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Developing: 13 Conservative Counties in Progressive Oregon Approve Measure for Secession

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In some states across the nation, the urban-rural split manifests in a dramatic political divide: A couple of large cities overwhelmingly dominate statewide elections and policies, often overshadowing the preferences of the rest of the state.

In Oregon, the state’s two largest cities, Portland and Eugene, along with their surrounding metro areas, are considered among the most liberal in the country. The policy preferences of these urban progressive voters essentially dictate Oregon’s statewide positions.

However, travel outside of those population centers into rural eastern Oregon, and you’ll find communities with far more conservative values, leaning largely Republican.

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Now, tired of not being represented by their state, 13 counties in Oregon have voted to start talks about secession from Oregon to join the neighboring conservative state of Idaho in a measure called the “Greater Idaho” proposal.

Should counties in states be able to secede and join another state closer to their ideology?

The plan calls for moving the Oregon-Idaho border roughly 200 miles westward, which would transfer around 14 entire counties and portions of several others from Oregon into Idaho, according to the U.K.’s Daily Mail.

Supporters argue this would better align the region politically and culturally with the more conservative values of Idaho, which enjoys lower taxes, fewer gun restrictions and higher value for life, versus the progressive policies coming out of the liberal cities dominating Oregon politics, according to the New York Times.

A Republican has not been elected Oregon governor in four decades. Environmental regulations have constrained industries like timber, crucial to eastern economies, the New York Times reported.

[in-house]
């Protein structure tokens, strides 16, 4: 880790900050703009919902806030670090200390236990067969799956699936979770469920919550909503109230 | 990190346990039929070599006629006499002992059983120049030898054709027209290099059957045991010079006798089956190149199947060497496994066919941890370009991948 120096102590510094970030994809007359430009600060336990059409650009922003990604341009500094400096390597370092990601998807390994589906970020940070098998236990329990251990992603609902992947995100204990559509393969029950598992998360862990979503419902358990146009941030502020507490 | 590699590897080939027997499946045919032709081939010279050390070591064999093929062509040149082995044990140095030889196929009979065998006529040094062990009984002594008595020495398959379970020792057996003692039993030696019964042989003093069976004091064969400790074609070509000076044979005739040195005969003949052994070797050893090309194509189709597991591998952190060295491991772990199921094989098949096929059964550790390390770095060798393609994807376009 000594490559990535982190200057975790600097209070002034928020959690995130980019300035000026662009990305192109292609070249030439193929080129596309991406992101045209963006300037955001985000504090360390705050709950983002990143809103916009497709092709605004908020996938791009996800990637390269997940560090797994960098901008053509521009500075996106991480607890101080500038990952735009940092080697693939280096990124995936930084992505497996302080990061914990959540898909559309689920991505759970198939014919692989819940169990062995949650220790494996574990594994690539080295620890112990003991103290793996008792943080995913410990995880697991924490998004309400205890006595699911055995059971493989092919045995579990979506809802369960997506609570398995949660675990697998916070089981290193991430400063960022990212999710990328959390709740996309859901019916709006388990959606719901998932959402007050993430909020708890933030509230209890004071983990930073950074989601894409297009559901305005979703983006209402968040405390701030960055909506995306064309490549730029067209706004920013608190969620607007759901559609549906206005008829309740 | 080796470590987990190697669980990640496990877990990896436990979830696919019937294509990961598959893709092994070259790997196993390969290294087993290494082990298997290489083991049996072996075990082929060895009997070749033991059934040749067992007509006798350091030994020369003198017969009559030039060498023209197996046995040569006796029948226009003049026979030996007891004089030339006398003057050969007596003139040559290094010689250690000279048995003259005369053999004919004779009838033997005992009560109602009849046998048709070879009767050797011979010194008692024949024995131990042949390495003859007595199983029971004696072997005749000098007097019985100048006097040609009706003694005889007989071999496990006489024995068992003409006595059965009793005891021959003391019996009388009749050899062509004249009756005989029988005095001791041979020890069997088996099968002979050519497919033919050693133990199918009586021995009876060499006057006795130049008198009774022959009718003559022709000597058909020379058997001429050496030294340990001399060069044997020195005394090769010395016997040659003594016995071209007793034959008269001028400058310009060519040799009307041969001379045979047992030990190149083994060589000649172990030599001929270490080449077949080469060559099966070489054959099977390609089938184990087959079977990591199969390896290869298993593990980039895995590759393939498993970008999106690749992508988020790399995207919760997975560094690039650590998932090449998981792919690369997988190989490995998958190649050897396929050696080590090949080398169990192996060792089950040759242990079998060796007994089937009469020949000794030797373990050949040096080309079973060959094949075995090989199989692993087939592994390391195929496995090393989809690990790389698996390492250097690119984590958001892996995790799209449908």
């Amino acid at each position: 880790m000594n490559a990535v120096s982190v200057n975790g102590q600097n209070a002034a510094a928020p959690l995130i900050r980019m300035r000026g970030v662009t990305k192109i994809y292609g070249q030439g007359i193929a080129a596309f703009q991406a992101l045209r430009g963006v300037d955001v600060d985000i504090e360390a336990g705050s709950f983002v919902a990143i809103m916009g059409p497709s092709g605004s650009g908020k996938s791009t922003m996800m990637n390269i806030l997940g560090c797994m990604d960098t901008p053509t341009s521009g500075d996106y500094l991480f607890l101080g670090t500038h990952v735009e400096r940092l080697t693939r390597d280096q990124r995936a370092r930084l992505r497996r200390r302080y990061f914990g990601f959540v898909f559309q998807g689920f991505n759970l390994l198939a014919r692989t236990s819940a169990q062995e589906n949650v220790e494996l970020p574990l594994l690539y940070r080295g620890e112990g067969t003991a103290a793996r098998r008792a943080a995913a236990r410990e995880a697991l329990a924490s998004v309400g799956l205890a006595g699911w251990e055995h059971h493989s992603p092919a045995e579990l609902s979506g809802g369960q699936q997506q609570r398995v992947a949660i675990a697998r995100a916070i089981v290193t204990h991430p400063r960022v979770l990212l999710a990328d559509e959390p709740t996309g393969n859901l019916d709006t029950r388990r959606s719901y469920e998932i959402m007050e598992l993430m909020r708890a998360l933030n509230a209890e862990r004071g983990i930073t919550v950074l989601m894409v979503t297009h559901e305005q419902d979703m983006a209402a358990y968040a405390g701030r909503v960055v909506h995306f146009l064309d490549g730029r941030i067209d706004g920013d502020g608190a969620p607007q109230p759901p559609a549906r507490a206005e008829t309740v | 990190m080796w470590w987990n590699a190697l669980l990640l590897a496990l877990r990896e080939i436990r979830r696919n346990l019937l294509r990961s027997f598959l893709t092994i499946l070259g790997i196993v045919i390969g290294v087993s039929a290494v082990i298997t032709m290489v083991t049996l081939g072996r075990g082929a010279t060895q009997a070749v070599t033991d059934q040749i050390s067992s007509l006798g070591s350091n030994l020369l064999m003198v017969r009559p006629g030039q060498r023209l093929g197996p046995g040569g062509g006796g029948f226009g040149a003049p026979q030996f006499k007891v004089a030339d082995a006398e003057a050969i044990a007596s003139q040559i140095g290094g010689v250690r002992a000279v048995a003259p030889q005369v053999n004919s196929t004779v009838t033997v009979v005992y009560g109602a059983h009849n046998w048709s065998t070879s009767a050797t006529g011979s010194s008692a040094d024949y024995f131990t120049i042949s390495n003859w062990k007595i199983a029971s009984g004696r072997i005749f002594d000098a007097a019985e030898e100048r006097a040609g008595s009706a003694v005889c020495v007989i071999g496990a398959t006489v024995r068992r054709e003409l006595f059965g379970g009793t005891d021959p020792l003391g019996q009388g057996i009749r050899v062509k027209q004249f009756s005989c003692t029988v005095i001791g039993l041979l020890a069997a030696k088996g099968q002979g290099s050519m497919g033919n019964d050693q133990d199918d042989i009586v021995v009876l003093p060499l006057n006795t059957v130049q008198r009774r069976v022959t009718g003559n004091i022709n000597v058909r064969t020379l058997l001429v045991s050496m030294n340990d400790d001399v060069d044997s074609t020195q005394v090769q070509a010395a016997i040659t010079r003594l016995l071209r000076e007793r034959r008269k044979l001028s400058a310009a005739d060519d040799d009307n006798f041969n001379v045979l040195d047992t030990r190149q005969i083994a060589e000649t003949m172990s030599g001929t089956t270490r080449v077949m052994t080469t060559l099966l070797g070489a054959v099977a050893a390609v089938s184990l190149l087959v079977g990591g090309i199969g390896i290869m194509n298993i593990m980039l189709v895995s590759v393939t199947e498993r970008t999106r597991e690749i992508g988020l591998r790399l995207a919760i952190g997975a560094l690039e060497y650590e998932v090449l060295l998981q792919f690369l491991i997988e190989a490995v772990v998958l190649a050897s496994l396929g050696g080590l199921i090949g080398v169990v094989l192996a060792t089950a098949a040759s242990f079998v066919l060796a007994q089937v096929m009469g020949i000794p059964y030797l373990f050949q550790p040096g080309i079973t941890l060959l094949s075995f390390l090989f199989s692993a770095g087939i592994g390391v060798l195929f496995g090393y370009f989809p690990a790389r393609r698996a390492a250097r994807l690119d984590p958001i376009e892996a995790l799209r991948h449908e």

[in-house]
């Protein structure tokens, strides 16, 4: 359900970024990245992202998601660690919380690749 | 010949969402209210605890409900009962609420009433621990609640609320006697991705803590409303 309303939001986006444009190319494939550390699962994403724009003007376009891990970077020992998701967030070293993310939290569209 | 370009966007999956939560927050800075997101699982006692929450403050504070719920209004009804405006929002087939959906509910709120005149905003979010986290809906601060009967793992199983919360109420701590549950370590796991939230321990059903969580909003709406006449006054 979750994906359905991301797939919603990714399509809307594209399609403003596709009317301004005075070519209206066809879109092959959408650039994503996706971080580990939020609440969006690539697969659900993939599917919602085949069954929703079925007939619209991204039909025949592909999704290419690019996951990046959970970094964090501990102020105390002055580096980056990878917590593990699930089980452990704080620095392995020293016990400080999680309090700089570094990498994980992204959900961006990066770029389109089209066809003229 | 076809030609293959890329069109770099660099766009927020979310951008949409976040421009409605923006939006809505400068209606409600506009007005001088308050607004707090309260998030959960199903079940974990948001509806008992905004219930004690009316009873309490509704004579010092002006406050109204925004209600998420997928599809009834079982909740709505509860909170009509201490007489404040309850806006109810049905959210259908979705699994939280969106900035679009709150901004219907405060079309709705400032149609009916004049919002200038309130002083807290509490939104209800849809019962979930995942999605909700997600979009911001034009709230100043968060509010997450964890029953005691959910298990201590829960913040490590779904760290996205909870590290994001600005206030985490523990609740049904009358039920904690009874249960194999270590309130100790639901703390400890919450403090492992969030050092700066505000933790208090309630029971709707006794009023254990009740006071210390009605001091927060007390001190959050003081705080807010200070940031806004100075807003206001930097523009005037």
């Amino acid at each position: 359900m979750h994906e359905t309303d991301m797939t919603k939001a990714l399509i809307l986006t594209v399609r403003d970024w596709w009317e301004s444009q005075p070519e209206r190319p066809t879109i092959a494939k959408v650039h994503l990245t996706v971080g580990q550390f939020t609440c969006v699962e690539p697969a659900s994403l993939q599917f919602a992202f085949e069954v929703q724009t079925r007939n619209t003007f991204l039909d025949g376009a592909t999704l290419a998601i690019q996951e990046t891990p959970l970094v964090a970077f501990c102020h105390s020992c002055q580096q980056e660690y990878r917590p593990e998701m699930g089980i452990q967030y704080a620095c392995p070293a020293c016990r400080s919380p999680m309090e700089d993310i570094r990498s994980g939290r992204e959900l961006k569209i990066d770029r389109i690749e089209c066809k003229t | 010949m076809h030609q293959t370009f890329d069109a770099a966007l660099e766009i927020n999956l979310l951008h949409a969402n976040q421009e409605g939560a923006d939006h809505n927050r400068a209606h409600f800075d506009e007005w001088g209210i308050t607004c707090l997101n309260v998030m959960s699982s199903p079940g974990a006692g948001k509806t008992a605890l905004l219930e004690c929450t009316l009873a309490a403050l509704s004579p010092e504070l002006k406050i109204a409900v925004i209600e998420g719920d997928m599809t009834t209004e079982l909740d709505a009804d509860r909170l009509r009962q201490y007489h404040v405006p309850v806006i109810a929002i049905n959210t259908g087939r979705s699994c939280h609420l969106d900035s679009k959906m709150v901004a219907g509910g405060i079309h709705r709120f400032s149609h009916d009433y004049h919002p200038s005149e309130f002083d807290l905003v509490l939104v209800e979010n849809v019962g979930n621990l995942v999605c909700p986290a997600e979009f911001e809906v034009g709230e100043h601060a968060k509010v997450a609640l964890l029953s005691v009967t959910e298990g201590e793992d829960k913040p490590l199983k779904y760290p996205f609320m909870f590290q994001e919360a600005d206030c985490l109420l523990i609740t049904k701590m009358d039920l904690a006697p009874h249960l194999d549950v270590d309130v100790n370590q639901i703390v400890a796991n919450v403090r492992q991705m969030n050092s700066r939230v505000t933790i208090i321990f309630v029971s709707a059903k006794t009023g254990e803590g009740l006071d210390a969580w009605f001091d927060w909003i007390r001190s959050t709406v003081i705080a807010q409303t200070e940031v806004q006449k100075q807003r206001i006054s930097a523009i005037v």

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“The voters of eastern Oregon have spoken loudly and clearly about their desire to see border talks move forward,” the website for the movement claims. “With this latest result in Crook County, there’s no excuse left for the Legislature and Governor to continue to ignore the people’s wishes. We call on the Governor, Speaker of the House, and Senate President to sit down with us and discuss next steps towards changing governance for eastern Oregonians, as well as for the legislature to begin holding hearings on what a potential border change will look like.”

 

While the county vote results are not legislatively binding, organizers said they demonstrate the clear will of residents and increase pressure on state leaders to begin negotiations on redrawing borders.

Greater Idaho Executive Director Matt McCaw said, “The voters of eastern Oregon have spoken loudly and clearly about their desire to see border talks move forward,” the Daily Mail reported.

Opponents argue redrawing state maps would create a logistical nightmare and is unconstitutional without consent from Congress. But the Oregon/Idaho border has shifted before, with the last adjustment happening in 1958.

This is not the only instance where rural counties, tired of being controlled by big city policies, have opened conversations about secession.

Similar secession efforts have emerged in other parts of the country, including in Illinois counties and a proposal last year for Texas to vote on “Texit” — a measure designed to leave the United States entirely.



The Founders believed that there should be “no taxation without representation,” protesting policies made by a government that did not represent their values or give them a voice in shaping their own destiny.

On a smaller scale, pockets of such unrest are rising up within the country as the rural-urban divide intensifies.

Whether or not this particular secession comes to fruition, the seeds have been sown and are beginning to slowly take root.

Barring a revival or some unforeseen drastic change, these rifts will continue to grow. One wonders whether the map of America we see today will be the same one our grandchildren will inherit.


This article appeared originally on The Western Journal.

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